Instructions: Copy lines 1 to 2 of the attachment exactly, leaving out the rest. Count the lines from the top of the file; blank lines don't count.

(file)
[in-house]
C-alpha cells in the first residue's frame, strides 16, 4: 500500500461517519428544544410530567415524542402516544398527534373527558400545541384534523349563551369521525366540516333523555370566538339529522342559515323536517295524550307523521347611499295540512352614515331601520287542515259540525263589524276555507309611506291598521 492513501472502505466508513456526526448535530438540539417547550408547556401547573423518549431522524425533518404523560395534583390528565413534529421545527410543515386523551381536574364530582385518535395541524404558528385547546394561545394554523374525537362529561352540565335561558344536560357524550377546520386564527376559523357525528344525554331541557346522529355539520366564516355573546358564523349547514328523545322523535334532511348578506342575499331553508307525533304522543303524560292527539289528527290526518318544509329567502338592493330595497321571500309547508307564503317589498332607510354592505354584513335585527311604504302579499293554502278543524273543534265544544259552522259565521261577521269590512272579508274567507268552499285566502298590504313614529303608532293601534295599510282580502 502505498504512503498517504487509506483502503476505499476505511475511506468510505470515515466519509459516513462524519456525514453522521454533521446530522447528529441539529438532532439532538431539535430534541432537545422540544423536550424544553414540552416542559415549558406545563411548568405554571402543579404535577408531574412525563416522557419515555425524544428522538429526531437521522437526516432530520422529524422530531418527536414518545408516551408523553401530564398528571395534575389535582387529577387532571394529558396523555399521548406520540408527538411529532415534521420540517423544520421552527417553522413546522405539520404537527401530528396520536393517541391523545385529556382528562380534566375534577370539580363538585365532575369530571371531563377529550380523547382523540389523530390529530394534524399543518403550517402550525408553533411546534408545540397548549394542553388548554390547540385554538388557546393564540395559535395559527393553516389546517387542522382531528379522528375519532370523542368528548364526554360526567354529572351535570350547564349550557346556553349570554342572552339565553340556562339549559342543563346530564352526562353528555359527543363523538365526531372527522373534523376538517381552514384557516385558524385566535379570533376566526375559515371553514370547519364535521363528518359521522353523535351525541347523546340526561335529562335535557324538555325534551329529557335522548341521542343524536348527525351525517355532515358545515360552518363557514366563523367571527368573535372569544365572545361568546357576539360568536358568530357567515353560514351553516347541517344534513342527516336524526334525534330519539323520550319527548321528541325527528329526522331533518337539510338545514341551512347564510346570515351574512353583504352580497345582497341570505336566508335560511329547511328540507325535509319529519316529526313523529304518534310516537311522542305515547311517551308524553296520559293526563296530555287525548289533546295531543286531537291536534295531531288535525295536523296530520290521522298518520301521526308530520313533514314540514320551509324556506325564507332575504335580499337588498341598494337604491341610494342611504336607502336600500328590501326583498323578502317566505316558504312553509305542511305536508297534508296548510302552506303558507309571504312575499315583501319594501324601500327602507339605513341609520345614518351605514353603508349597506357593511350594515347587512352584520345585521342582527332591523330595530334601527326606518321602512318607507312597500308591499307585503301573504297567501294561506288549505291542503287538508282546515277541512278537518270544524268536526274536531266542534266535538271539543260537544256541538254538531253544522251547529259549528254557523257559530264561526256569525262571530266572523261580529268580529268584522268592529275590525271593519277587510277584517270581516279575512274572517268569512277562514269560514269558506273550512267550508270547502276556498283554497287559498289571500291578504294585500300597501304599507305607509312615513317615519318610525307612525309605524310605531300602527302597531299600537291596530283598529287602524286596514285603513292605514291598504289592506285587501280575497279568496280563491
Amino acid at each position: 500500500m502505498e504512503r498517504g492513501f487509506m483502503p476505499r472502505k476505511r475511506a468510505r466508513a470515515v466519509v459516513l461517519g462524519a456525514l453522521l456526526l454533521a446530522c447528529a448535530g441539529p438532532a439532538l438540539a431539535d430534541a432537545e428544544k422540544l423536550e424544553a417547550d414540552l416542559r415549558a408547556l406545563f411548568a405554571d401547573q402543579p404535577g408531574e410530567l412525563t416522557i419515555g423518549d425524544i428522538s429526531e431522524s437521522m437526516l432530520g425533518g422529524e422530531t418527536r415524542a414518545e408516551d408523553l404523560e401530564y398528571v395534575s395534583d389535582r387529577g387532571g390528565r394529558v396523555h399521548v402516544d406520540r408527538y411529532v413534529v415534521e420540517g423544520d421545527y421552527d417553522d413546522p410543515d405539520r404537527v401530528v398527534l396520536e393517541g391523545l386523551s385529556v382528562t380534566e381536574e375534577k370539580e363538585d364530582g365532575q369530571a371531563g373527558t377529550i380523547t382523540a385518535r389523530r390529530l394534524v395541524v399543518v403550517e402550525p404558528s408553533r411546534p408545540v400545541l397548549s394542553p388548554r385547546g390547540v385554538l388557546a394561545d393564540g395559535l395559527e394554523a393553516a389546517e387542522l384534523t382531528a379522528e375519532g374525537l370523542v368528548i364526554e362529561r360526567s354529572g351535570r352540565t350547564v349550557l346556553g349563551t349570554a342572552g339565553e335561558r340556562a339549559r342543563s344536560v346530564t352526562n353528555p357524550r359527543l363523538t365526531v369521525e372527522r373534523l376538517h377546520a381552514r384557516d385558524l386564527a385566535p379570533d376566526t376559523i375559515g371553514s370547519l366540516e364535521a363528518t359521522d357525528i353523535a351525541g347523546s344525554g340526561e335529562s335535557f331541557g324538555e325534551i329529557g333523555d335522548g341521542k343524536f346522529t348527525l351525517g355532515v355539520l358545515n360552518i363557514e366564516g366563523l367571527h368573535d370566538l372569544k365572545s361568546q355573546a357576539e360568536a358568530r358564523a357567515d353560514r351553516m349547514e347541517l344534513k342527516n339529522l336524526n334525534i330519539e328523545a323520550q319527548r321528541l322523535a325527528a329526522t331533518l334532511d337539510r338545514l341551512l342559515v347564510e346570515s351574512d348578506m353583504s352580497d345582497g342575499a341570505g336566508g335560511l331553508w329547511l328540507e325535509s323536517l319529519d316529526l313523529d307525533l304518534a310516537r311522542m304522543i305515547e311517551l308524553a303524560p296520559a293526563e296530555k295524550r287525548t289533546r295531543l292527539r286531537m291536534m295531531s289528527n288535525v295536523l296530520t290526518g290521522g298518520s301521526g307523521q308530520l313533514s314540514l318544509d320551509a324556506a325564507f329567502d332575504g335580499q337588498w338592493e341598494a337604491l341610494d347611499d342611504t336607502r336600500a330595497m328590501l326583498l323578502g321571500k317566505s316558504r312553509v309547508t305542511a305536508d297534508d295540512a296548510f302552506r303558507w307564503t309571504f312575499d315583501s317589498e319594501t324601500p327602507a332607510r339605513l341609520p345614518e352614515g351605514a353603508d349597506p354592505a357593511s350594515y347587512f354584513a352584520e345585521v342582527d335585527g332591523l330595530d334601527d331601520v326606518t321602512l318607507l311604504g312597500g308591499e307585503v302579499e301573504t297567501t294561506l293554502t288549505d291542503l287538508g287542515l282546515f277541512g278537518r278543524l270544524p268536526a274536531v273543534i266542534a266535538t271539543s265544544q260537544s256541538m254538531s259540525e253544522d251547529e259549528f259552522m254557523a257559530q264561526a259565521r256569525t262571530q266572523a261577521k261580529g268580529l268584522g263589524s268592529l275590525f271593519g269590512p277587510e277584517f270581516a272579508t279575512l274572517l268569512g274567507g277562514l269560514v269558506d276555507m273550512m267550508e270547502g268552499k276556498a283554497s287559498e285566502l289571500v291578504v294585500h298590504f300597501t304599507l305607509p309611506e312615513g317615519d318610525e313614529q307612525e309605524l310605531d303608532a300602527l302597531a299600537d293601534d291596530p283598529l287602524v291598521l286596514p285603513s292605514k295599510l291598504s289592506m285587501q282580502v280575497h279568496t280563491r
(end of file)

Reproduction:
[in-house]
C-alpha cells in the first residue's frame, strides 16, 4: 500500500461517519428544544410530567415524542402516544398527534373527558400545541384534523349563551369521525366540516333523555370566538339529522342559515323536517295524550307523521347611499295540512352614515331601520287542515259540525263589524276555507309611506291598521 492513501472502505466508513456526526448535530438540539417547550408547556401547573423518549431522524425533518404523560395534583390528565413534529421545527410543515386523551381536574364530582385518535395541524404558528385547546394561545394554523374525537362529561352540565335561558344536560357524550377546520386564527376559523357525528344525554331541557346522529355539520366564516355573546358564523349547514328523545322523535334532511348578506342575499331553508307525533304522543303524560292527539289528527290526518318544509329567502338592493330595497321571500309547508307564503317589498332607510354592505354584513335585527311604504302579499293554502278543524273543534265544544259552522259565521261577521269590512272579508274567507268552499285566502298590504313614529303608532293601534295599510282580502 502505498504512503498517504487509506483502503476505499476505511475511506468510505470515515466519509459516513462524519456525514453522521454533521446530522447528529441539529438532532439532538431539535430534541432537545422540544423536550424544553414540552416542559415549558406545563411548568405554571402543579404535577408531574412525563416522557419515555425524544428522538429526531437521522437526516432530520422529524422530531418527536414518545408516551408523553401530564398528571395534575389535582387529577387532571394529558396523555399521548406520540408527538411529532415534521420540517423544520421552527417553522413546522405539520404537527401530528396520536393517541391523545385529556382528562380534566375534577370539580363538585365532575369530571371531563377529550380523547382523540389523530390529530394534524399543518403550517402550525408553533411546534408545540397548549394542553388548554390547540385554538388557546393564540395559535395559527393553516389546517387542522382531528379522528375519532370523542368528548364526554360526567354529572351535570350547564349550557346556553349570554342572552339565553340556562339549559342543563346530564352526562353528555359527543363523538365526531372527522373534523376538517381552514384557516385558524385566535379570533376566526375559515371553514370547519364535521363528518359521522353523535351525541347523546340526561335529562335535557324538555325534551329529557335522548341521542343524536348527525351525517355532515358545515360552518363557514366563523367571527368573535372569544365572545361568546357576539360568536358568530357567515353560514351553516347541517344534513342527516336524526334525534330519539323520550319527548321528541325527528329526522331533518337539510338545514341551512347564510346570515351574512353583504352580497345582497341570505336566508335560511329547511328540507325535509319529519316529526313523529304518534310516537311522542305515547311517551308524553296520559293526563296530555287525548289533546295531543286531537291536534295531531288535525295536523296530520290521522298518520301521526308530520313533514314540514320551509324556506325564507332575504335580499337588498341598494337604491341610494342611504336607502336600500328590501326583498323578502317566505316558504312553509305542511305536508297534508296548510302552506303558507309571504312575499315583501319594501324601500327602507339605513341609520345614518351605514353603508349597506357593511350594515347587512352584520345585521342582527332591523330595530334601527326606518321602512318607507312597500308591499307585503301573504297567501294561506288549505291542503287538508282546515277541512278537518270544524268536526274536531266542534266535538271539543260537544256541538254538531253544522251547529259549528254557523257559530264561526256569525262571530266572523261580529268580529268584522268592529275590525271593519277587510277584517270581516279575512274572517268569512277562514269560514269558506273550512267550508270547502276556498283554497287559498289571500291578504294585500300597501304599507305607509312615513317615519318610525307612525309605524310605531300602527302597531299600537291596530283598529287602524286596514285603513292605514291598504289592506285587501280575497279568496280563491